Powell is considered a moderate Republican, has donated to the McCain campaign, and indeed was touted as a possible running mate for McCain, and he doesn’t just endorse Barack Obama. In a measured and thoughtful statement he questions McCain’s judgement in both his selection of Sarah Palin, and over the recent financial crisis, and then addresses the whole terrorist/Muslim issue head on. It is pretty clear that he thinks that the McCain campaign is quite deliberately associating Obama with a terrorist and letting people believe that he is Muslim, so he unequivocally says that Obama is Christian and always has been. But then he goes further, and questions the assertion that a Muslim can’t be President, highlighting a particular example of a Muslim American who has died serving his country in Iraq. Certainly it is a statement well worth listening to, the question is now how will the McCain campaign respond. Will they turn on Colin Powell? We’ll have to wait and see – but I doubt stuff like this will be uncommon.
I’ve just watched an episode of This World on BBC2 entitled ‘Inside a Sharia Court‘. The programme starts from the premise that a number of British Muslims would like to see Sharia Law implemented in the UK, and that since most westerners understanding of the practice is in terms of the stoning and amputations the programme set out to look at a place where Sharia Law already exists alongside British law, in certain parts of Nigeria.
In Nigeria, Sharia Law applies only to Muslims, indeed even Muslims can appeal their case back into the regular legal system. According to the programme the only two amputations there have been for theft were people who refused their right to appeal and opted to take the Sharia Law sentence. On the ground it seems very popular, but when part way through the programme you see a Christian man who is fighting a case against a Muslim through the regular courts you can understand why. In the regular courts business is conducted in English, a language the man doesn’t understand, and more than that the case is bogged down in legal technicalities. Compare that with the Sharia court where at one point the judge gets through four cases in half and hour, and lawyers are generally not involved and you can see the difference. For the normal person on the ground, the legal system is expensive and inaccessible, whereas the Sharia courts give them swift justice.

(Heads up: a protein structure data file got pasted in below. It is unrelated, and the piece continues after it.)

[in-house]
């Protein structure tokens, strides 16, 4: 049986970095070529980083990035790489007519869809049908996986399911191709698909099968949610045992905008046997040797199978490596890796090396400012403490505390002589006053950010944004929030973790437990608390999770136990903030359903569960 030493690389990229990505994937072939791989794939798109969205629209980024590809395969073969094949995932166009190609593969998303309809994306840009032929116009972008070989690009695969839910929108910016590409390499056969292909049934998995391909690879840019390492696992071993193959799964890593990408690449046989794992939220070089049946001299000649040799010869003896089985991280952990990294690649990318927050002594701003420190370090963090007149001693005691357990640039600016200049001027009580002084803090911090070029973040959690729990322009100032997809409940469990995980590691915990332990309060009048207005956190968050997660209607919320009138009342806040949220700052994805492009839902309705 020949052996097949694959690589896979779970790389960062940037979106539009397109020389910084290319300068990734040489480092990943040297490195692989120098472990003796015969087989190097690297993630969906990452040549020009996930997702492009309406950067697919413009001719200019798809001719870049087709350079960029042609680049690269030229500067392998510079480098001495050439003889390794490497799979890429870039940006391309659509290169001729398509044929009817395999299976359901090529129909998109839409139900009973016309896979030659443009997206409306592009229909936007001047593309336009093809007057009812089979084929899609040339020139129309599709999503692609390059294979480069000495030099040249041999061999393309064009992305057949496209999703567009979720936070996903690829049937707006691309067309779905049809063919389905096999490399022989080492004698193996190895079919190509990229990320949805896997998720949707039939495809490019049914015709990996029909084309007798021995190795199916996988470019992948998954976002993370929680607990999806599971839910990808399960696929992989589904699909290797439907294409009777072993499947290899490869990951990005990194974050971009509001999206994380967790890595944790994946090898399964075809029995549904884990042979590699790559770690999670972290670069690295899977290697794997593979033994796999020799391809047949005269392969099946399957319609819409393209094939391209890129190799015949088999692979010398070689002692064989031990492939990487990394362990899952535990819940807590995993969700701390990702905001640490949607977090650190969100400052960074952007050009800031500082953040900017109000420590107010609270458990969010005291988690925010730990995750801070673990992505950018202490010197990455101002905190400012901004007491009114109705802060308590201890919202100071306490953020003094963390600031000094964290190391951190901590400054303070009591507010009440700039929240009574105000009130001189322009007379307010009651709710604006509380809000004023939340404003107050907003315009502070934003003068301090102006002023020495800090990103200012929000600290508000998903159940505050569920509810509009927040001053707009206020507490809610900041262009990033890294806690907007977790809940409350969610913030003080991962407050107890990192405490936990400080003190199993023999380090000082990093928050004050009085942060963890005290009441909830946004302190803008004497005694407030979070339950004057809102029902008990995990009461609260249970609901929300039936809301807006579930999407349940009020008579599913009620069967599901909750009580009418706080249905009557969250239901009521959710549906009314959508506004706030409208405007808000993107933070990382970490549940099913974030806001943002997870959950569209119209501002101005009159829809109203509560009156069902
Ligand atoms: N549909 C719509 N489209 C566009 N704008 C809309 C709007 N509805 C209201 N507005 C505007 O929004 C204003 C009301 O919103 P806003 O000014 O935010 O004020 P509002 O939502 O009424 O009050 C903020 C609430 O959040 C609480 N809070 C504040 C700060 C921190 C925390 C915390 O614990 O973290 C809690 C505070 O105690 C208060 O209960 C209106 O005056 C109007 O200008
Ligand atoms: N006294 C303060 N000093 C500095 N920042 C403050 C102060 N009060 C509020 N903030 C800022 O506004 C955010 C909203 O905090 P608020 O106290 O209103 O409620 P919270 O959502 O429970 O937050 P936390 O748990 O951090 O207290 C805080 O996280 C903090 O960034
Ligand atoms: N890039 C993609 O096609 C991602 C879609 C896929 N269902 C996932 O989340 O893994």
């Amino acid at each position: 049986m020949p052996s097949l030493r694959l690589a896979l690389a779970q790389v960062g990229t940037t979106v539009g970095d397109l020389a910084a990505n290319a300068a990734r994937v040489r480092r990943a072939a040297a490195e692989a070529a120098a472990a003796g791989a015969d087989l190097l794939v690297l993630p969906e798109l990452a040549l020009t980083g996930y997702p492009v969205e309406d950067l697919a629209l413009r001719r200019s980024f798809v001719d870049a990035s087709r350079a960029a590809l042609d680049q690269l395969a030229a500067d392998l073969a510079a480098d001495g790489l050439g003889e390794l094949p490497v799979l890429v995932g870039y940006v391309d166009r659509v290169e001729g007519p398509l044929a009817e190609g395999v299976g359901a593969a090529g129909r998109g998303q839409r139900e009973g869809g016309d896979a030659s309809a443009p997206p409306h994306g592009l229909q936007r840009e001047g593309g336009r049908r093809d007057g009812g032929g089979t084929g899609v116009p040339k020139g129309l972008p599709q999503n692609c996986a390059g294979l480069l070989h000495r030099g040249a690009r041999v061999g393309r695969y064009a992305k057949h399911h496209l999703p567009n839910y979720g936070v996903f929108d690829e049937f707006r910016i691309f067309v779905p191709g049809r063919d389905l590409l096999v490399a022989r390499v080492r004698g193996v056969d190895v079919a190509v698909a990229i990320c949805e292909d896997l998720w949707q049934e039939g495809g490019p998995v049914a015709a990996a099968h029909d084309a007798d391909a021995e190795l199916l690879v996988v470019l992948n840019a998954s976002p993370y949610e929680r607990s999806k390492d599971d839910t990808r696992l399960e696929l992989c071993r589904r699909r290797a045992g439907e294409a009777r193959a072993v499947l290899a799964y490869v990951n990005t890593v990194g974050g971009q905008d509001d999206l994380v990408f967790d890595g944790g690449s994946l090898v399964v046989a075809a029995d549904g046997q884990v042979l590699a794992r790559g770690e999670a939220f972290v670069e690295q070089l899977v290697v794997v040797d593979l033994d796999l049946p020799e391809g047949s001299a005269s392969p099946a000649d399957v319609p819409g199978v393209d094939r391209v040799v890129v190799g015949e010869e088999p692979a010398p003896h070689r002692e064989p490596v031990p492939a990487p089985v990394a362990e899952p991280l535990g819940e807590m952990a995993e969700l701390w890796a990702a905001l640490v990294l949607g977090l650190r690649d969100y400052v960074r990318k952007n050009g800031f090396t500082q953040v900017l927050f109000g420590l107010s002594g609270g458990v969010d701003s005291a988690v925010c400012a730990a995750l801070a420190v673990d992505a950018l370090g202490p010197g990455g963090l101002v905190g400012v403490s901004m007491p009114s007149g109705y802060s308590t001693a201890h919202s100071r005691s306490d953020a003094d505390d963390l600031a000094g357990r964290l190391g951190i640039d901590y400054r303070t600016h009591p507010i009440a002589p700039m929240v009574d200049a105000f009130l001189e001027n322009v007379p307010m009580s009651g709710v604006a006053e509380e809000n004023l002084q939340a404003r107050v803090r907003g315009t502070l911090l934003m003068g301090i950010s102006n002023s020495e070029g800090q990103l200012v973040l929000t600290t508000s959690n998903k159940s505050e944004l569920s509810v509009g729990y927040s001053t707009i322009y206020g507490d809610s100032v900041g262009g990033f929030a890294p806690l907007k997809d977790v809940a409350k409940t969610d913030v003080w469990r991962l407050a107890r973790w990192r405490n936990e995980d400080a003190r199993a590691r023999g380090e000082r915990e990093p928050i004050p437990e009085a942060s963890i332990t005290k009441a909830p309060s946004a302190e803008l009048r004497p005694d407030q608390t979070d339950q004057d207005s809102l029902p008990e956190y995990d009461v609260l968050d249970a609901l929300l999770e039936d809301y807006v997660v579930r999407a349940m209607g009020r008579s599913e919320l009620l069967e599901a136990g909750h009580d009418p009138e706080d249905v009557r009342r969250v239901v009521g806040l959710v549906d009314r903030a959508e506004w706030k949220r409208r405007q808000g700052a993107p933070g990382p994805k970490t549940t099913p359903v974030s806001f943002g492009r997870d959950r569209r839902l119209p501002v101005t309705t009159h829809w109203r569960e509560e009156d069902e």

Having said that, is it necessarily fair? One case that is shown is a man accused of theft. The prosecutor has no witnesses to the crime, indeed offers no evidence at all. The man confessed, but in his testimony said that he confessed after being beaten and tortured by the Police. The judge offers him a choice of ten lashes or a prison sentence for his crime – he opts for the lashes. The programme also discusses how accusations of rape are handled – the judge states that a woman must report it immediately, and be able to produce four witnesses otherwise her crime is regarded as adultery.
By the end of the programme, the presenter seems at least in part convinced by the merits of Sharia Law and thinking that it might work for British Muslims in the UK.
For my part I think that you need to separate the particular laws from the process. Even in the UK the issues of the mainstream legal system in Nigera are present – what the Sharia system is providing is justice for simple matters at a much lower level, without the formality of a full court case. As an example, a friend is currently having a boundary dispute over his property – and has been quoted a pretty well unaffordable rate for the solicitors he needs to sort it out. In Nigeria, these kinds of disputes are handled by the Sharia court. I doubt that a system that dishes out public floggings and amputations as punishment would ever be acceptable to most British people, but certainly a system that allows the average person to quickly and simply sort out legal disputes would be very welcome.
Thoughts from, and the lives of a Canadian and a Brit living in the UK.